“Patient noncompliance.” I wasn’t very familiar with this term until I started my clinical rotations. But after just the first week, I started noticing that health care providers throw this phrase around all time.
We particularly like using it as an excuse. Why did this diabetic patient require a foot amputation? Why does this patient come in monthly with congestive heart failure exacerbation? Why did this patient suffer a stroke? It’s often simply attributed to patient noncompliance.
What bothers me the most about this phrase, though, is how it’s often stated with such disdain. We act as if it’s incomprehensible that someone would ignore our evidence-based recommendations. If the patient would only bother to listen, he or she would get better. If we were patients, we would be compliant.
But that’s simply not true. We are no different from our patients. We practice our own form of noncompliance. It’s called guideline non-adherence.
Despite the fact that many guidelines are created after systematic reviews and meta-analyses – processes we would never have time to go through ourselves – we, like our own patients, are often noncompliant.
Research on guideline adherence has been around since guidelines started becoming prominent in the early 1990s. Despite the many studies and interventions to improve guideline adherence, the rates of guideline adherence still remain dismally low.
I find this particularly disconcerting. Despite my own interest in research, it makes me question the value of research. Why do we spend millions of dollars to find a better intervention that does not change how most providers deliver health care?
I had a patient this week that really screwed up his medical care when he experienced a predicted side effect of curative chemotherapy. Despite clear instructions and access to every number my partners, my staff and I have, including office, triage, cell, and answering service, he did not reach out. Day-by-day he lay in bed, as he grew weaker and multiple systems failed. No one contacted me. Finally, he sent an email to a doctor 3000 miles away, in California. That doc forwarded the email to me. I sent the patient to the hospital.
Did we rush to the emergency room, to salvage his life? Of course. Were there innumerable tests, complex treatments, multiple consults and an ICU admission? You bet. Did I patiently explain to him what was happening? Yes. Did I look him in the eye and tell him that I was upset, that he had neglected his own care by not reaching out and in doing so he violated the basic tenants of a relationship which said that he was the patient and I was the doctor? Did I remind him what I expect from him and what he can expect from me? You better believe it, I was really pissed!
The practice of medicine for most doctors is fueled by a passion to help our fellowman. This is not a vague, misty, group hug sort of passion. This is a tear-down-the-walls and go-to-war passion. We do not do this for money, fame, power or babes; we do this because we care. Without an overwhelming desire to treat, cure and alleviate suffering, it would not be possible to walk into an oncology practice each morning. Therefore, just as we expect a lot of ourselves, we darn well expect a lot out of our patients.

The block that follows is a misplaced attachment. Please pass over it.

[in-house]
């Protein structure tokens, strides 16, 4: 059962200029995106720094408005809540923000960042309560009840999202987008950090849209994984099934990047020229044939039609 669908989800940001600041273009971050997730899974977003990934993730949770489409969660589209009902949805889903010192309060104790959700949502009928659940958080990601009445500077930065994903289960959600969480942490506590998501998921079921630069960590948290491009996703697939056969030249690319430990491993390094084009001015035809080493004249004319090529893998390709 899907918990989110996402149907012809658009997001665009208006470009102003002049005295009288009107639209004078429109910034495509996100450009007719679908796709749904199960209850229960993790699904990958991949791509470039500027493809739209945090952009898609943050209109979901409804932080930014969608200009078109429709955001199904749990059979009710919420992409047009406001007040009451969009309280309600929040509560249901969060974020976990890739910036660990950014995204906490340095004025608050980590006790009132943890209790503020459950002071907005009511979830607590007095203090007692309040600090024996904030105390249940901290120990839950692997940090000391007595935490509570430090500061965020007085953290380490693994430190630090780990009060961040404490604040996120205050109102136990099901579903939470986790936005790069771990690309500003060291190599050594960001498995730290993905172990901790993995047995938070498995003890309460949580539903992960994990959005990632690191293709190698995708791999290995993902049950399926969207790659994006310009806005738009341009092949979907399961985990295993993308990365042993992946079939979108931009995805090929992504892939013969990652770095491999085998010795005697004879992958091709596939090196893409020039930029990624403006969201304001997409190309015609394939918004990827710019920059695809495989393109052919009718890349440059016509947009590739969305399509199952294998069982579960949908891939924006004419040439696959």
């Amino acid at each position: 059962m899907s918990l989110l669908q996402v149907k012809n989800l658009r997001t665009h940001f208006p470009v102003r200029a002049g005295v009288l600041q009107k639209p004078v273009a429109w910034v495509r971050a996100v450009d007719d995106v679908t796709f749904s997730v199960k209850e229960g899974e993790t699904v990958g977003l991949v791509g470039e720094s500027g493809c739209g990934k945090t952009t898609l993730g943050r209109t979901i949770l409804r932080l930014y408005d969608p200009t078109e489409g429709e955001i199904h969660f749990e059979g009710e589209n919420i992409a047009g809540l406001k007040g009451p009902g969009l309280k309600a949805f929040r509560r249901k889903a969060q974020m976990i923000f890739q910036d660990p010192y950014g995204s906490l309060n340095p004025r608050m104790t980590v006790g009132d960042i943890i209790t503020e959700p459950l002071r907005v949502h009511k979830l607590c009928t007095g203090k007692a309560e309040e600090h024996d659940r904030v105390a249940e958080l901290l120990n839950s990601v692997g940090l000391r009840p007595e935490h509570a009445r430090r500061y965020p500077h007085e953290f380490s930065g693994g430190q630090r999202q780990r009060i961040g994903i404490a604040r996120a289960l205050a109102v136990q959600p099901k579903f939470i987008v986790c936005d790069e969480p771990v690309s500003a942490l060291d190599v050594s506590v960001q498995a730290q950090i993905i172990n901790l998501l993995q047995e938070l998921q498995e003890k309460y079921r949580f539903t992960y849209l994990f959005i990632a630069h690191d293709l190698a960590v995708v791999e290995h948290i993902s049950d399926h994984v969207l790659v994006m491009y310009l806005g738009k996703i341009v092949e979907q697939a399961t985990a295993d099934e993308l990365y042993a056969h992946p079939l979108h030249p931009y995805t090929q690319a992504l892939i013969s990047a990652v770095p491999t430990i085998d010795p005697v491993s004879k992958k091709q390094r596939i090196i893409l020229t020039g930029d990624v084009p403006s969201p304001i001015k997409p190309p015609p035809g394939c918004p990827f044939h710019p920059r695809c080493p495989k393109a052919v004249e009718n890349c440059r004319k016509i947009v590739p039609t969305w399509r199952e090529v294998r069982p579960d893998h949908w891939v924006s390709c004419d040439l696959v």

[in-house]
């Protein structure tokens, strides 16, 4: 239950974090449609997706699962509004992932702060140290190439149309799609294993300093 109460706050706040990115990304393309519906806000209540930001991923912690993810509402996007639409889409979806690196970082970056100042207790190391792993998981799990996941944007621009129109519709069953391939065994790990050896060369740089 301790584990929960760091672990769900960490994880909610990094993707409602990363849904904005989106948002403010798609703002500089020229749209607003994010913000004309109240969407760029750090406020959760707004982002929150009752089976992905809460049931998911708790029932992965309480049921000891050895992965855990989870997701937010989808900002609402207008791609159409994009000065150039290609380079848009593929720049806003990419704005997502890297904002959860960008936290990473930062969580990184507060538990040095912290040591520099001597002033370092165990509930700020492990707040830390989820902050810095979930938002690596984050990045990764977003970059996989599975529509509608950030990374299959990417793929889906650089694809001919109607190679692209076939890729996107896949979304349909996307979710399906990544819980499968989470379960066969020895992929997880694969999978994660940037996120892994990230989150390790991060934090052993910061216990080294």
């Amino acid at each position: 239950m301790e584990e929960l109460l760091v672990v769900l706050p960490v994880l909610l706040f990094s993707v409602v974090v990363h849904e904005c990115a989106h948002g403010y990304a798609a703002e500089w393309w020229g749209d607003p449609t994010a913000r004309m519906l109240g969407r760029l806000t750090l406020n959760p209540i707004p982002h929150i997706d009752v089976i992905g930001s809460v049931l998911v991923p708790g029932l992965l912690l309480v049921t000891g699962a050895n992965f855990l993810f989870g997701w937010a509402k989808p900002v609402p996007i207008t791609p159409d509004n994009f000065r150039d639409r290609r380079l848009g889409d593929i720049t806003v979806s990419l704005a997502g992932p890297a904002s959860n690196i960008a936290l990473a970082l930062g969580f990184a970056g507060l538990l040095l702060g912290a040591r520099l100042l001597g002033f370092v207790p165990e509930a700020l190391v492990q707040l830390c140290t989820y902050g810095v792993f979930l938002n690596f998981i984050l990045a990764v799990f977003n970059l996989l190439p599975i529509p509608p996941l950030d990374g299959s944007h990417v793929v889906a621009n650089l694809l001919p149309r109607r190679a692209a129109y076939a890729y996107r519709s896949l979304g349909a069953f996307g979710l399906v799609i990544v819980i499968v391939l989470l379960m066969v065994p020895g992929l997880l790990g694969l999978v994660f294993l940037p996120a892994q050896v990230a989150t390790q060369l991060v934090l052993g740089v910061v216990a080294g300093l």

“Why aren’t you taking your cholesterol medication?” I asked the woman.
With the coronary disease I diagnosed a year ago, my discovery that she had not taken her medication was very troubling.
“It made me tired,” she replied matter-of-factly. ”And besides, the cardiologist said the stress test was negative, so my heart is fine!”
I ordered the stress test after her heart calcium score was significantly elevated, revealing significant atherosclerosis. She totally misunderstood the results, and I needed to fix that problem. So I pulled out my secret weapon: a good analogy.
“The purpose of the calcium score test was to see if you had termites in your home” I explained. ”I found them. The negative stress test just said that the termites hadn’t eaten through your walls. It’s good news that your walls aren’t falling down, but they will if we don’t stop the termites.”
Her eyes opened wide comprehension: the termites were eating her walls. She was living on borrowed time.
“Would you take a medication if it didn’t have side effects?” I asked.
She quickly nodded. Of course she would. From now on she would be a compliant patient.
Compliance is good. Noncompliance is bad. It’s something I learned very early in my training: patients who do what their doctors say are compliant (good), and those who don’t follow instructions are noncompliant (bad). If you are lucky as a doctor, you have compliant patients. They are the best kind. They obey their doctors. They are submissive. Noncompliant patients are bad; they are a bunch of deadbeats.
Please hold your nasty comments; I don’t really believe my patients should obey or submit to me.*